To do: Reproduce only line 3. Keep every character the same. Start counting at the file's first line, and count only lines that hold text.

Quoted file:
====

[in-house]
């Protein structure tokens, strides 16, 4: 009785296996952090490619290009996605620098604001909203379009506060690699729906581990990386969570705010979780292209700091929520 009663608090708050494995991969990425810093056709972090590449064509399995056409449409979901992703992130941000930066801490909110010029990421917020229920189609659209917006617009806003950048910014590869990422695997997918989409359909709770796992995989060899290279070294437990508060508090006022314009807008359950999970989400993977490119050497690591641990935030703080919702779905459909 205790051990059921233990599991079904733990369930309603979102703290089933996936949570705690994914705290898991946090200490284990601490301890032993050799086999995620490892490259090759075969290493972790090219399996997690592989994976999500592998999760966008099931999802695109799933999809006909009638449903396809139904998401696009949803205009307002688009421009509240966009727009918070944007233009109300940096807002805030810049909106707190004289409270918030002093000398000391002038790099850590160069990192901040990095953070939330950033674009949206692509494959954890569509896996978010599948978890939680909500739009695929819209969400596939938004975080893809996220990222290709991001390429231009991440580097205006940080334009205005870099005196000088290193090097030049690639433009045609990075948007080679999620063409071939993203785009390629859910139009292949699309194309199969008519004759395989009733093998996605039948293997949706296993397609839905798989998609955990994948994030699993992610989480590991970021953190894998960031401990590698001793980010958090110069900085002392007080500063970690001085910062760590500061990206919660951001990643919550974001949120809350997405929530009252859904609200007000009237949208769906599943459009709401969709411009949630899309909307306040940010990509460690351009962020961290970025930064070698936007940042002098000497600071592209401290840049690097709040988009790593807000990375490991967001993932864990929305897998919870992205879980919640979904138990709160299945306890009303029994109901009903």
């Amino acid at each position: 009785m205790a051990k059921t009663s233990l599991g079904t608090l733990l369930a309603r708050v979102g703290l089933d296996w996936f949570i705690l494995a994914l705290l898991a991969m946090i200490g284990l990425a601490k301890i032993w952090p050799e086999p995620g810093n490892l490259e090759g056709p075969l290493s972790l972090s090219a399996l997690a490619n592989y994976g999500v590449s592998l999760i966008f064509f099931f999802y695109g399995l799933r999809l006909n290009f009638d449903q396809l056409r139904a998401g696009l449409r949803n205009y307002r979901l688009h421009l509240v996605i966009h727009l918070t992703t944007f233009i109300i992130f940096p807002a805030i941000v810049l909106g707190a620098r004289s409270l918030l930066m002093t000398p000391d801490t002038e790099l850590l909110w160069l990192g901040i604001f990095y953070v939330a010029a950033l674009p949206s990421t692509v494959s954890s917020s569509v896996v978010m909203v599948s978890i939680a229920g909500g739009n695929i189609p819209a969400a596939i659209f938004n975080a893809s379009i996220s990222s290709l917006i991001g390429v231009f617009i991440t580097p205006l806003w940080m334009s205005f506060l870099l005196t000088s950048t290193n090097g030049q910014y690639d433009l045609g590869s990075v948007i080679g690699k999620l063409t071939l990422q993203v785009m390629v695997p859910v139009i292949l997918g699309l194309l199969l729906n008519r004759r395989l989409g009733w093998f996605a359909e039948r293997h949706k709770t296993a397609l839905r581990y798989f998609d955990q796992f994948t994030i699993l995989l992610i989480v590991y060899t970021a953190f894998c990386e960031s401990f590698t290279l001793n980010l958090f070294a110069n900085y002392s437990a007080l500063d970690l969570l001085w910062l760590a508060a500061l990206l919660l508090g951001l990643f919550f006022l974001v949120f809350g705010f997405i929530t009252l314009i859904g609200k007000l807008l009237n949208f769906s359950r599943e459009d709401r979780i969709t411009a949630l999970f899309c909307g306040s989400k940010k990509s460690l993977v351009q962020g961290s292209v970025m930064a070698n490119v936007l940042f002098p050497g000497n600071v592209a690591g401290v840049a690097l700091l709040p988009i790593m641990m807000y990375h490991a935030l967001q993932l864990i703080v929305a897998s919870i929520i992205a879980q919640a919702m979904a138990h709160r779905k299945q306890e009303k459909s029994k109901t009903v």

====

């Amino acid at each position: 009785m205790a051990k059921t009663s233990l599991g079904t608090l733990l369930a309603r708050v979102g703290l089933d296996w996936f949570i705690l494995a994914l705290l898991a991969m946090i200490g284990l990425a601490k301890i032993w952090p050799e086999p995620g810093n490892l490259e090759g056709p075969l290493s972790l972090s090219a399996l997690a490619n592989y994976g999500v590449s592998l999760i966008f064509f099931f999802y695109g399995l799933r999809l006909n290009f009638d449903q396809l056409r139904a998401g696009l449409r949803n205009y307002r979901l688009h421009l509240v996605i966009h727009l918070t992703t944007f233009i109300i992130f940096p807002a805030i941000v810049l909106g707190a620098r004289s409270l918030l930066m002093t000398p000391d801490t002038e790099l850590l909110w160069l990192g901040i604001f990095y953070v939330a010029a950033l674009p949206s990421t692509v494959s954890s917020s569509v896996v978010m909203v599948s978890i939680a229920g909500g739009n695929i189609p819209a969400a596939i659209f938004n975080a893809s379009i996220s990222s290709l917006i991001g390429v231009f617009i991440t580097p205006l806003w940080m334009s205005f506060l870099l005196t000088s950048t290193n090097g030049q910014y690639d433009l045609g590869s990075v948007i080679g690699k999620l063409t071939l990422q993203v785009m390629v695997p859910v139009i292949l997918g699309l194309l199969l729906n008519r004759r395989l989409g009733w093998f996605a359909e039948r293997h949706k709770t296993a397609l839905r581990y798989f998609d955990q796992f994948t994030i699993l995989l992610i989480v590991y060899t970021a953190f894998c990386e960031s401990f590698t290279l001793n980010l958090f070294a110069n900085y002392s437990a007080l500063d970690l969570l001085w910062l760590a508060a500061l990206l919660l508090g951001l990643f919550f006022l974001v949120f809350g705010f997405i929530t009252l314009i859904g609200k007000l807008l009237n949208f769906s359950r599943e459009d709401r979780i969709t411009a949630l999970f899309c909307g306040s989400k940010k990509s460690l993977v351009q962020g961290s292209v970025m930064a070698n490119v936007l940042f002098p050497g000497n600071v592209a690591g401290v840049a690097l700091l709040p988009i790593m641990m807000y990375h490991a935030l967001q993932l864990i703080v929305a897998s919870i929520i992205a879980q919640a919702m979904a138990h709160r779905k299945q306890e009303k459909s029994k109901t009903v």